This past week I had the opportunity to chat with Inside Higher Ed reporter Steve Kolovich on the post-MOOC emergence of free courses, programs, and even degrees. In particular, Steve was interested in knowing what I thought about World Education University, a new institution that intends to give away free courses leading to free degrees.
Steve asked me if I thought these kinds of programs were snake oil. I responded that I wouldn’t call it snake oil, exactly, observing that schools built on breakthrough business models tended to beg that question.
The story that resulted from the interview came out today in Inside Higher Ed. You can read what I said. It’s right there. It doesn’t sound too complimentary.
Now, I stand by what I said to Steve. But there is a bit more to what I actually did say. And the missing context changes the meaning of what I am being attributed with saying in fairly dramatic fashion. So I want to share the whole quote, just to make sure there is no misunderstanding of where I stand on this subject. In the spirit of the old Paul Harvey radio program: “You know what the news is; in a minute, you’re going to hear … the rest of the story.”
When Steve asked me if he could quote me (this was all taking place in email, BTW), I wrote back:
“Yes you can quote me… but I want to be clear, I don’t have a problem with the fact that there are ”breakthrough business model” schools in the mix. I like the fact that people are pushing hard on bringing new ideas to the post-secondary education table. I like the idea of progressive institutions. I like that breakthrough business model schools are starting to get the traditional academy worked up because that’s what it takes to get the conversation going in serious ways. I like quality and am grateful that there are mechanisms in place to keep everyone honest. I like that new options are emerging that give new student populations access to certifications and degrees delivered in high quality scalable ways.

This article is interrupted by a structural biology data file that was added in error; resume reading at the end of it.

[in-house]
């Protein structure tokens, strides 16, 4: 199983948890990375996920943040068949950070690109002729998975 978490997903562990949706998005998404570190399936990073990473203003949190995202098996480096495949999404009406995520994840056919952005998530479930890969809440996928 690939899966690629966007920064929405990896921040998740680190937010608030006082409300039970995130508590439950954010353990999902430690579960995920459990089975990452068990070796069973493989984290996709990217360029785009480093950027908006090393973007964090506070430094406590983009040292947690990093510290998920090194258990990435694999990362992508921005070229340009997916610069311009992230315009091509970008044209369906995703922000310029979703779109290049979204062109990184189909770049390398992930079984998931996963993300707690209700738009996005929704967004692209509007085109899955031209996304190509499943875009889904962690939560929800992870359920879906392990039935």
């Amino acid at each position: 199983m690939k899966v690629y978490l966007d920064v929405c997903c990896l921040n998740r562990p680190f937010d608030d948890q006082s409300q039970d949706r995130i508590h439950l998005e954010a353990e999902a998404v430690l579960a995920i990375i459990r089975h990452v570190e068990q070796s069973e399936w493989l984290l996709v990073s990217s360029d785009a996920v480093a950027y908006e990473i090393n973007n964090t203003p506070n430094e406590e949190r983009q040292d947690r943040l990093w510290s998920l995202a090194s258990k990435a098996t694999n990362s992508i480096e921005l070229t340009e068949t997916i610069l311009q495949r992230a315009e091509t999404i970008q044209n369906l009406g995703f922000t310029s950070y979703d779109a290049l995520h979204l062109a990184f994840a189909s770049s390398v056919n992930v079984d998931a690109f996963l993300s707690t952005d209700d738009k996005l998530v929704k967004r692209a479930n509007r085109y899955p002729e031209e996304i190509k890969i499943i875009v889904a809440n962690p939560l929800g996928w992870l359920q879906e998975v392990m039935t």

“I also believe that there is naïveté about the academy actually works, which makes it exceedingly hard for schools run as businesses to fit in with school that are mission driven. Just like the first round of elearning, I expect we will continue to see a lot of, shall we say, creativity, in how programs are conceptualized, and we will see the traditional institutions go wild every time their sensibilities are assaulted by all the crazy newcomers that are popping up. Some of it will be quite good. Some of it is snake oil. Some of it may be excellent but people will treat it as snake oil until the proof comes rolling in. One person’s snake oil is another person’s ticket to achieving the dream of a college education, so I don’t want to throw the whole idea out, nor do I want to point fingers.
I appreciate having the opportunity to share the *whole* quote. To be clear: I like breakthrough models. I like high quality innovative learning solutions that scale. I don’t care much for snake oil. Let’s take a look at the evidence of quality before we go too far down this road. Let’s also not be afraid to call the question.
Executive Director, WCET